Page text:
Wildfires are destroying California's forest carbon credit reserves, study says

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The Washburn Fire burns between the Mariposa Grove and the southern entrance into Yosemite National Park in Wawona, California, U.S. July 11, 2022. REUTERS/Tracy Barbutes

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Aug 5 (Reuters) - Carbon offsets generated from forests to counteract future climate-warming emissions from California's big polluters are rapidly being depleted as trees are ravaged by wildfire and disease, new research published on Friday suggests.

One of California's key policy tools to combat climate change may be falling far short of its goals, the researchers said - raising questions about similar carbon offset programs around the world.

The study, published in the journal Frontiers in Forests and Global Change, was conducted by CarbonPlan, a San Francisco-based non-profit that researches the integrity of programs designed to offset carbon emissions. The group's research has questioned the value of the California forest carbon offset program in fighting climate change in the past.

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“The problems we observe here aren’t unique to the California program and raise broader concerns about the integrity of offsets’ permanence claims,” Freya Chay, one of the study's authors, said in a statement.

Under California law, large emitters face carbon limits and must buy allowances for the greenhouse gases they emit. They may offset up to 4% of their emissions with offset credits, such as those generated from the program's forest conservation projects in 29 states, according to the California Air Resources Board.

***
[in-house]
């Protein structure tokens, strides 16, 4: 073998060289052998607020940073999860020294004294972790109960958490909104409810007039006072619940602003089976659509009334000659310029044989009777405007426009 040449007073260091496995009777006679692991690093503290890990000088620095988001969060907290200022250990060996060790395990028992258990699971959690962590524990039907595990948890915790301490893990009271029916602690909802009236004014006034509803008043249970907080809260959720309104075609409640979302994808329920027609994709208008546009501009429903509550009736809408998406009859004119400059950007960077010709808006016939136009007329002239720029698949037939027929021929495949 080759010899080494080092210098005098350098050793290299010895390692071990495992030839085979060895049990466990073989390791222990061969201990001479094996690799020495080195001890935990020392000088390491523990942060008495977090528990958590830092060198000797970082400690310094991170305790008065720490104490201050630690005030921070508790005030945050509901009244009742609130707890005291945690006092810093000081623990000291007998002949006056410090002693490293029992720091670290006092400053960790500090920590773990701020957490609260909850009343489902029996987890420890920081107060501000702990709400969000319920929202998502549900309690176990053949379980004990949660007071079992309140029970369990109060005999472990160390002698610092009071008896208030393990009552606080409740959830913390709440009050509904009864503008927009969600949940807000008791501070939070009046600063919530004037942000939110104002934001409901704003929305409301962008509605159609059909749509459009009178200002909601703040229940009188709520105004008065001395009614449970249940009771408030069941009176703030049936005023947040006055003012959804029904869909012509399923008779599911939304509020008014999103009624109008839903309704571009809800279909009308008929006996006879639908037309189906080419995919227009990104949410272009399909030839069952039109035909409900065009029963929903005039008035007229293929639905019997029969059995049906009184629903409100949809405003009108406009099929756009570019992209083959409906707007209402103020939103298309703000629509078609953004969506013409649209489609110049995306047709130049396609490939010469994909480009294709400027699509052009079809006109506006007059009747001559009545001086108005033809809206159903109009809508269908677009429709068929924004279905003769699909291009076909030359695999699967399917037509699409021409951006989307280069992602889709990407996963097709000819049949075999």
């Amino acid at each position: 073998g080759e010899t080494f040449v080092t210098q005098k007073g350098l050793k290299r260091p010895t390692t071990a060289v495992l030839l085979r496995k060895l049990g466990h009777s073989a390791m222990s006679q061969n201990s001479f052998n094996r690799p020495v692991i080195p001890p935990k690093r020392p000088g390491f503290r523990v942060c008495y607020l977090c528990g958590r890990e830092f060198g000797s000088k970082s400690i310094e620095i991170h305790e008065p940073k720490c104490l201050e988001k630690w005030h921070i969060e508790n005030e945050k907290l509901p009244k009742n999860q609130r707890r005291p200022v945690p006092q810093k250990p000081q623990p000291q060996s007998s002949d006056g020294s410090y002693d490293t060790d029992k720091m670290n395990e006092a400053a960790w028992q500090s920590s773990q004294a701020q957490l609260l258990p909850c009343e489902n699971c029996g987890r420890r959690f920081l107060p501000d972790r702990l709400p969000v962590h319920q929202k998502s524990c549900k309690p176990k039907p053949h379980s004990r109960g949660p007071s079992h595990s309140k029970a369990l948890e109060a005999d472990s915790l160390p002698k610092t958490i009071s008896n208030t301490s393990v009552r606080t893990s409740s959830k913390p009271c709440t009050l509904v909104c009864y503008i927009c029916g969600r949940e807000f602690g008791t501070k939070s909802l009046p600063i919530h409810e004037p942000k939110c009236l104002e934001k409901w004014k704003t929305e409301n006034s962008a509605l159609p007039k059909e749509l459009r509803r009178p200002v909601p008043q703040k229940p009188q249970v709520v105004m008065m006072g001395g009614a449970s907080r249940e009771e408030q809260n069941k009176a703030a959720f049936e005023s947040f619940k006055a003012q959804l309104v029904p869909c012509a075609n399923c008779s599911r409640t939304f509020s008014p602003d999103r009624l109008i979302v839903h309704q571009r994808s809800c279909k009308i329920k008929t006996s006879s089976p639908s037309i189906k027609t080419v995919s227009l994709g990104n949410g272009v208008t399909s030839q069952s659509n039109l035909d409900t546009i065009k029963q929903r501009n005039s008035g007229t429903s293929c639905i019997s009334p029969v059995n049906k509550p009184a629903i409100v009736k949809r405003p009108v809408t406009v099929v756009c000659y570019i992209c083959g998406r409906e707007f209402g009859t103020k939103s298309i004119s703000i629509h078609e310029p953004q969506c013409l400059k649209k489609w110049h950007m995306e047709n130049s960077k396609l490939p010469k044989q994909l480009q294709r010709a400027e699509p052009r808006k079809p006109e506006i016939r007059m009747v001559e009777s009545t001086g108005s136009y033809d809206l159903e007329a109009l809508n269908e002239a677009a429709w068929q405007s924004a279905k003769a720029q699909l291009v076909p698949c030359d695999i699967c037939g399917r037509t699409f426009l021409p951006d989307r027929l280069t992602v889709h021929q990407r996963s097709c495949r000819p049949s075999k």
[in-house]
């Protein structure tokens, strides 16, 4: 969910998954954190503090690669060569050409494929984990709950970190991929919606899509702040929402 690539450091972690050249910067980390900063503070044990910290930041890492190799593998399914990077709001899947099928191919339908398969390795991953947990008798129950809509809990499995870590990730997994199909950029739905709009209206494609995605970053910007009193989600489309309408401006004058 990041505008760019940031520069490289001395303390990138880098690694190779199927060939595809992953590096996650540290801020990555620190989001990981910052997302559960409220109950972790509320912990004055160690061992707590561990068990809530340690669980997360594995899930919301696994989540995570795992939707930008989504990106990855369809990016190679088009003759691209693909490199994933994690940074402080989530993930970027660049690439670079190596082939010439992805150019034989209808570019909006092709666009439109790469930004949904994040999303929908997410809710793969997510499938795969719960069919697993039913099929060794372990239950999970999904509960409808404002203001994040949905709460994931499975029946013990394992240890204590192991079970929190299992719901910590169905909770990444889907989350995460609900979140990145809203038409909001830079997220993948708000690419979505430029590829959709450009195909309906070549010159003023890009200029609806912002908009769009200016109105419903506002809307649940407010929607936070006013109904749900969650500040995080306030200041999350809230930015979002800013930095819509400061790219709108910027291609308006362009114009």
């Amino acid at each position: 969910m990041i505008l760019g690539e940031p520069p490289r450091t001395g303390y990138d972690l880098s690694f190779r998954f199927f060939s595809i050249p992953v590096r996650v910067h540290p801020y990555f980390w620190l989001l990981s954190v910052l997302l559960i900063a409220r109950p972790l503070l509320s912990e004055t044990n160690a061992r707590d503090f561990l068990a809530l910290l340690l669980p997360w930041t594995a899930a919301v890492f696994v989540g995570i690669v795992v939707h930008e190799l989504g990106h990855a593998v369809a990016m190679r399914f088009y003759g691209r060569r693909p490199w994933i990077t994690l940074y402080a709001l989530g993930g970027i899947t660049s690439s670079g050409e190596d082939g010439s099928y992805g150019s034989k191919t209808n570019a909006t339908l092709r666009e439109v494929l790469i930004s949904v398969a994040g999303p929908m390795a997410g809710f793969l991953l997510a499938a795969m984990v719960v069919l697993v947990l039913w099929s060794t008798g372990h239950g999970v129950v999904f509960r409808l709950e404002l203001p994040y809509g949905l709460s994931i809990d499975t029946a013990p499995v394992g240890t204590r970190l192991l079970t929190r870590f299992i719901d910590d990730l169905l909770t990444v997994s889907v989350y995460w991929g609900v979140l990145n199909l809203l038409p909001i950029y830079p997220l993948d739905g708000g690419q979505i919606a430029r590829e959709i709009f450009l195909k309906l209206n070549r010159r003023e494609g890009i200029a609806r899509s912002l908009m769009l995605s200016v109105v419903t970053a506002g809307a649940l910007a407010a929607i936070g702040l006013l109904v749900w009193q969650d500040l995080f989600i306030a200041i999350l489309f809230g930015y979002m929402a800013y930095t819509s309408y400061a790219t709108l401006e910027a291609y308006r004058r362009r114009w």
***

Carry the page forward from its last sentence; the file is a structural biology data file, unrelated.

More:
A portion of those credits are put into a buffer account, an insurance mechanism tapped in the event that projects are lost to wildfire, disease, pests or financial risks such as bankruptcy. Those credits are meant to guarantee carbon stocks for at least 100 years. But that promise is falling short as climate change fuels intense wildfires, drought and disease, the researchers said.

Wildfires have depleted nearly one fifth of that buffer pool in less than a decade, the analysis found.

The researchers also projected potential losses associated with the disease sudden oak death, which has killed millions of trees in California and Oregon in the last two decades. Widespread tree mortality due to sudden oak death could wipe out all the credits set aside for disease and insect risks to offset projects, the study estimated.

In an emailed statement, a spokesman for the California Air Resources Board (CARB) said its Compliance Offsets Program was "a prudent part of our program," and that its risk metrics were based on the information available to the state agency at the time the policy was developed.

"We will of course again assess all relevant science and new information when we conduct our next protocol update," CARB spokesman David Clegern said, without giving a timeline.

(The story corrects description of California policy in 5th paragraph, to show large emitters may not exceed set limits and must buy allowances if they exceed them, not that they may buy allowances if they exceed limits)

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Reporting by Nichola Groom; Editing by Katy Daigle

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